New-vehicle inventory levels are improving, but prices remain elevated. According to data released Dec. 12 by Kelley Blue Book, a Cox Automotive company, the average transaction price (ATP) for a new vehicle in the U.S. in November hit a new record high of $48,681.
November prices rose 0.9% ($422) month over month from October and were up 4.4% ($2,250) from year-earlier levels.
According to Kelley Blue Book calculations, new-vehicle ATPs have been higher than the average manufacturer's suggested retail price (MSRP), also known as the sticker price, since July 2021. Sales volumes in November were up year over year by more than 11%, but down from October. The elevated prices and high loan rates are likely putting downward pressure on sales.
"The transaction data from November clearly indicates that prices are showing no signs of coming down as we head into the holiday season," said Rebecca Rydzewski, research manager of economic and industry insights for Cox Automotive. "The mix of available vehicles still favors more expensive models and higher trim levels. In fact, average MSRP has increased more than average ATP year over year, indicating automakers are still building a richer mix of expensive models and fewer value vehicles."
According to Cox Automotive estimates, new-vehicle inventory is steadily improving, though some brands have a noticeably larger supply than others.
"Incentives overall are still very low, but consumers who are flexible on make and model may be able to find a good deal at year-end sales events," added Rydzewski.
Average Prices for Luxury Cars Increase More than $400 in November, Hit Record
Strong luxury vehicle sales have been a primary reason for overall elevated new-vehicle prices. Luxury vehicle share remains historically high, increasing to 18.2% of total sales in November from 17.8% in October. The high share of luxury sales helps to push the overall industry ATP higher. In November 2019, the luxury share of the U.S. market was 16.1%.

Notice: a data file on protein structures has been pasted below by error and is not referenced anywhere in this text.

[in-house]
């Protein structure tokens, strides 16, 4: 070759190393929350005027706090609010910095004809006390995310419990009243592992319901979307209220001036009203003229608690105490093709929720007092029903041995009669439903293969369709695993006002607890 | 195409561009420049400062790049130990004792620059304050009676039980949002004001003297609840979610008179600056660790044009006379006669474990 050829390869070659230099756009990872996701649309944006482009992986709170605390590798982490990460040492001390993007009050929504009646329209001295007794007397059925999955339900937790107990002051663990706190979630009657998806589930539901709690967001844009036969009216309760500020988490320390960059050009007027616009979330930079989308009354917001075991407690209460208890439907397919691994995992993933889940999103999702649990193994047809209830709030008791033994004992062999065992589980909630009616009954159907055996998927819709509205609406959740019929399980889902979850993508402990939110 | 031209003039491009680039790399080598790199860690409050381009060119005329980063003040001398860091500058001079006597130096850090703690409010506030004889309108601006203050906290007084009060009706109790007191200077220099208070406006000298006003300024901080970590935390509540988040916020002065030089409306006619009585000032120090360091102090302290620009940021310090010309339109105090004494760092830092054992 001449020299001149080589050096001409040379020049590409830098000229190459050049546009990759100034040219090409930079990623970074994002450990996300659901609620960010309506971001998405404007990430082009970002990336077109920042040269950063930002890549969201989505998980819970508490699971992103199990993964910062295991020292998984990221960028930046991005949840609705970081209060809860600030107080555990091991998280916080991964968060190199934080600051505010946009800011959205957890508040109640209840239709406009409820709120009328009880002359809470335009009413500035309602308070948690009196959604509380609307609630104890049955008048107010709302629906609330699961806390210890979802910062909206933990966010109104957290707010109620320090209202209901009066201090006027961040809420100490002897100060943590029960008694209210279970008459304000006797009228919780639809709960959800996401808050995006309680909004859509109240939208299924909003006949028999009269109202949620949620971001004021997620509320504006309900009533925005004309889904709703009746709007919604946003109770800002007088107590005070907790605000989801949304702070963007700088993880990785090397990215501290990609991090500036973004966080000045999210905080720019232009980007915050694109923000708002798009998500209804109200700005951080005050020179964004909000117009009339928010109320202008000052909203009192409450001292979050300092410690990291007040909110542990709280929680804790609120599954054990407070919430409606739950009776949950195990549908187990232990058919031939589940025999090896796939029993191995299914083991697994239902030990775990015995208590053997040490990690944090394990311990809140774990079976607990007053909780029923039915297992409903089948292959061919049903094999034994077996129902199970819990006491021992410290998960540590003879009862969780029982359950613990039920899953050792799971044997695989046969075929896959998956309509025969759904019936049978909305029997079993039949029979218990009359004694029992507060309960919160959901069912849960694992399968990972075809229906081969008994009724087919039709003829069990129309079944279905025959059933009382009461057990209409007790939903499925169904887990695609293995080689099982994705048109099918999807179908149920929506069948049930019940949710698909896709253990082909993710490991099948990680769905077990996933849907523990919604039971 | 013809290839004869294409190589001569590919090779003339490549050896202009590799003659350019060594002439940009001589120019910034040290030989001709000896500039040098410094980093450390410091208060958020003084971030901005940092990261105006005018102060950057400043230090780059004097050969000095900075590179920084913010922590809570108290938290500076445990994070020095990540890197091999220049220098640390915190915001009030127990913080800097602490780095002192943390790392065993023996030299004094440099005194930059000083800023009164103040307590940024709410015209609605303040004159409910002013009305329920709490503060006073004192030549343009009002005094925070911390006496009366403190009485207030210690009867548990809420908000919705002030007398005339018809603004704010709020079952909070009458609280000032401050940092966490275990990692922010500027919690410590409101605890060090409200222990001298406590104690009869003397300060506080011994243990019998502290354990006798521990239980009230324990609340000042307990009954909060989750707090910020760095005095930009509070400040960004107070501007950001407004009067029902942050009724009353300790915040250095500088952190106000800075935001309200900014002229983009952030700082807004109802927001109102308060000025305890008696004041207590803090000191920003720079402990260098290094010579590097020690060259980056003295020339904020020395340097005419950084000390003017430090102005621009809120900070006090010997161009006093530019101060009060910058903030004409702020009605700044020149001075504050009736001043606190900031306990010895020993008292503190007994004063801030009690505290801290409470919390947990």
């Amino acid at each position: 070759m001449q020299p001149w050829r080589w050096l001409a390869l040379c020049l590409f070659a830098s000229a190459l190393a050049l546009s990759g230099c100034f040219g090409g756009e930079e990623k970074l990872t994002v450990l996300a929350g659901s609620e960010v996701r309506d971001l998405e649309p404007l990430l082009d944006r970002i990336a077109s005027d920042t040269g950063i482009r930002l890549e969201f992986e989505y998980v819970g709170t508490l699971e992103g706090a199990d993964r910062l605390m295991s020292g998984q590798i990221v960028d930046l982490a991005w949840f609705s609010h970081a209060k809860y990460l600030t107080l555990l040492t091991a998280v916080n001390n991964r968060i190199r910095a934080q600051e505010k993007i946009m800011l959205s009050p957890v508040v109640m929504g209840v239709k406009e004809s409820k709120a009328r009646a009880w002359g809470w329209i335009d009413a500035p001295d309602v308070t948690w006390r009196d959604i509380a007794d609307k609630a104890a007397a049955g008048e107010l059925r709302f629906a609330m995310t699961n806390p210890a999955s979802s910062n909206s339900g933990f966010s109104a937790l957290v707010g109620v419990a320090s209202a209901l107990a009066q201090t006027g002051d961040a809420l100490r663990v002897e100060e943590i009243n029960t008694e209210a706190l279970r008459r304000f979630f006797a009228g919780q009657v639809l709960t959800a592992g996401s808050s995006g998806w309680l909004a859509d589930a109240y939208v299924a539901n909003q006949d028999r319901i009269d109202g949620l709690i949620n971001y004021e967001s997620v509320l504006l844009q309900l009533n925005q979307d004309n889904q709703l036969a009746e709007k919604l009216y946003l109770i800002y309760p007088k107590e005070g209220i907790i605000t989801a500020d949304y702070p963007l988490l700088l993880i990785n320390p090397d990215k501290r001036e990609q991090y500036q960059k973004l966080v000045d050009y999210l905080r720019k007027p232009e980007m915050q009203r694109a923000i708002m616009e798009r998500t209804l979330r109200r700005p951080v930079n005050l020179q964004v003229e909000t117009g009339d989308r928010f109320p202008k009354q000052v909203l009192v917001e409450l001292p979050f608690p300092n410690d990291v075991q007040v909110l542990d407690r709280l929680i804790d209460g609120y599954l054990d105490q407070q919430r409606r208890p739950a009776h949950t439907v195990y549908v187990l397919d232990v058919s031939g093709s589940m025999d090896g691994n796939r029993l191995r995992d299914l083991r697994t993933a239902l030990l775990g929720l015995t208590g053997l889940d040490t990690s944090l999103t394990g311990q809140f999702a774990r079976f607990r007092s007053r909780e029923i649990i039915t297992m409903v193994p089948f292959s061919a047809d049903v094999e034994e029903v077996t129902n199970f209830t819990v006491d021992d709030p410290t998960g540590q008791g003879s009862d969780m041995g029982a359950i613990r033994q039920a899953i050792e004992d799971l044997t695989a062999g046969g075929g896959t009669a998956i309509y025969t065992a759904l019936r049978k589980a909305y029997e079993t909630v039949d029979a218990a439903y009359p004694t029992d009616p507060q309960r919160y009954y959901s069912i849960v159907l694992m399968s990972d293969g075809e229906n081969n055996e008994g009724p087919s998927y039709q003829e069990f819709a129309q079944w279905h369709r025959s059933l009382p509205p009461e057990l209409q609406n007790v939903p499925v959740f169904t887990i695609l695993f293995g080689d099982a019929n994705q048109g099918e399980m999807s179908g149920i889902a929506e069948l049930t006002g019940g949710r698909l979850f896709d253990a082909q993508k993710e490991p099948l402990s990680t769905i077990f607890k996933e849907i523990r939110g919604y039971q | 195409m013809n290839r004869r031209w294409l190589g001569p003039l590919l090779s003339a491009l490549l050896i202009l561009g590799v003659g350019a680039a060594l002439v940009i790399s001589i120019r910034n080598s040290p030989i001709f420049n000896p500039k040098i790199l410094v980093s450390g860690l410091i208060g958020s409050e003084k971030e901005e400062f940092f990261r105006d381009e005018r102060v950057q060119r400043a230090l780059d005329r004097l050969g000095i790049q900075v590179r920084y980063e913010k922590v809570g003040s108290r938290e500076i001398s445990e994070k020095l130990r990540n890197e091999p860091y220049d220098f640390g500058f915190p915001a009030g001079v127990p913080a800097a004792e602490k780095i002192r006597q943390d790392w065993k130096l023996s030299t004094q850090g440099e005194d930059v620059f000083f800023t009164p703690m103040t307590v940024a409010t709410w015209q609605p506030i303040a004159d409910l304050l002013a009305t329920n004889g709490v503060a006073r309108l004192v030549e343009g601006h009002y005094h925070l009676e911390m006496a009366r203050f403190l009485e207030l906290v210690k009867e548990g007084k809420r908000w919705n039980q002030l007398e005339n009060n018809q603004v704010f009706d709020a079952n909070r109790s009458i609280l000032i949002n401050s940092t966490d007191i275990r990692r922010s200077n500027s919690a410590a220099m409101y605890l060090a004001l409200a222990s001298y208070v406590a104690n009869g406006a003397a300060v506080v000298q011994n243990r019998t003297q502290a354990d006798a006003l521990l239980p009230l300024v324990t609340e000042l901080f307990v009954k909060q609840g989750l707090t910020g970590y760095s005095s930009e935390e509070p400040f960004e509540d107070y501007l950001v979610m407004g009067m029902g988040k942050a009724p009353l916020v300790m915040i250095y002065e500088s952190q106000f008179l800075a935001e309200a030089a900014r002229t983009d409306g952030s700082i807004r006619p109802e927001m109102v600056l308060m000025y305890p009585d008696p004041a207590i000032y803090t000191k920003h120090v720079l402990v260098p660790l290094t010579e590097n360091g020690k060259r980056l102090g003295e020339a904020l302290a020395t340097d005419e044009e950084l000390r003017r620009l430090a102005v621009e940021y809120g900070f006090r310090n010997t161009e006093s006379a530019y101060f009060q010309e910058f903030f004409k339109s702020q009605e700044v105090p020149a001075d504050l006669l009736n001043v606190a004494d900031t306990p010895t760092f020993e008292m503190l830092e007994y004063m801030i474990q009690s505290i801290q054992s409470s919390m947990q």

In November 2022, the average luxury buyer paid $67,050 for a new vehicle---a record high and up $405 from October. Buyers continue to pay more than MSRP for new luxury vehicles, although prices are trending closer to or below sticker prices in some luxury segments.
Porsche and Land Rover showed the most price strength in the luxury market, transacting between 2% to 6.4% over sticker price last month.
Luxury brands Alfa Romeo, Audi, BMW, Infiniti, Lincoln and Volvo showed the least price strength, selling 1% or more below MSRP in November.
Average Non-Luxury Car Prices Increase to Record High
The average price paid for a new non-luxury vehicle in November was $44,584---also a record and higher by $330 month over month. The previous record high was recorded in August. On average, car shoppers in the non-luxury segment paid $410 above sticker price, a slight increase from October.
Most non-luxury brands had stable pricing or declines in November. Honda and Kia showed the most price strength in the non-luxury market, transacting between 6% to 8% over sticker price in November. Meanwhile, Buick showed the least price strength, selling 2% or more below MSRP in November.
Electric Vehicle Prices Increased in November and Remained Up Compared to One Year Ago
The average price paid for a new EV increased in November by $1,172 (up 2%) compared to October and was up by 9% compared to a year ago in November 2021. The average new EV price was $65,041, according to Kelley Blue Book estimates, well above the industry average and aligning more with luxury prices versus mainstream prices.
Auto Incentives Offered by Manufacturers Remain at Historically Low Level
Incentives remained stable in November 2022 at 2.2% of the average transaction price. In November 2021, incentives averaged 4.1% of ATP. In November 2019, before the pandemic and when inventory was plentiful, the average incentive package was 10.6% of ATP, according to Kelley Blue Book estimates.
Luxury cars had the highest incentives in November at 4.8% of ATP. Meanwhile, vans, minivans and luxury full-size SUVs had the lowest incentives, all less than 1% of ATP.
Source: Kelley Blue Book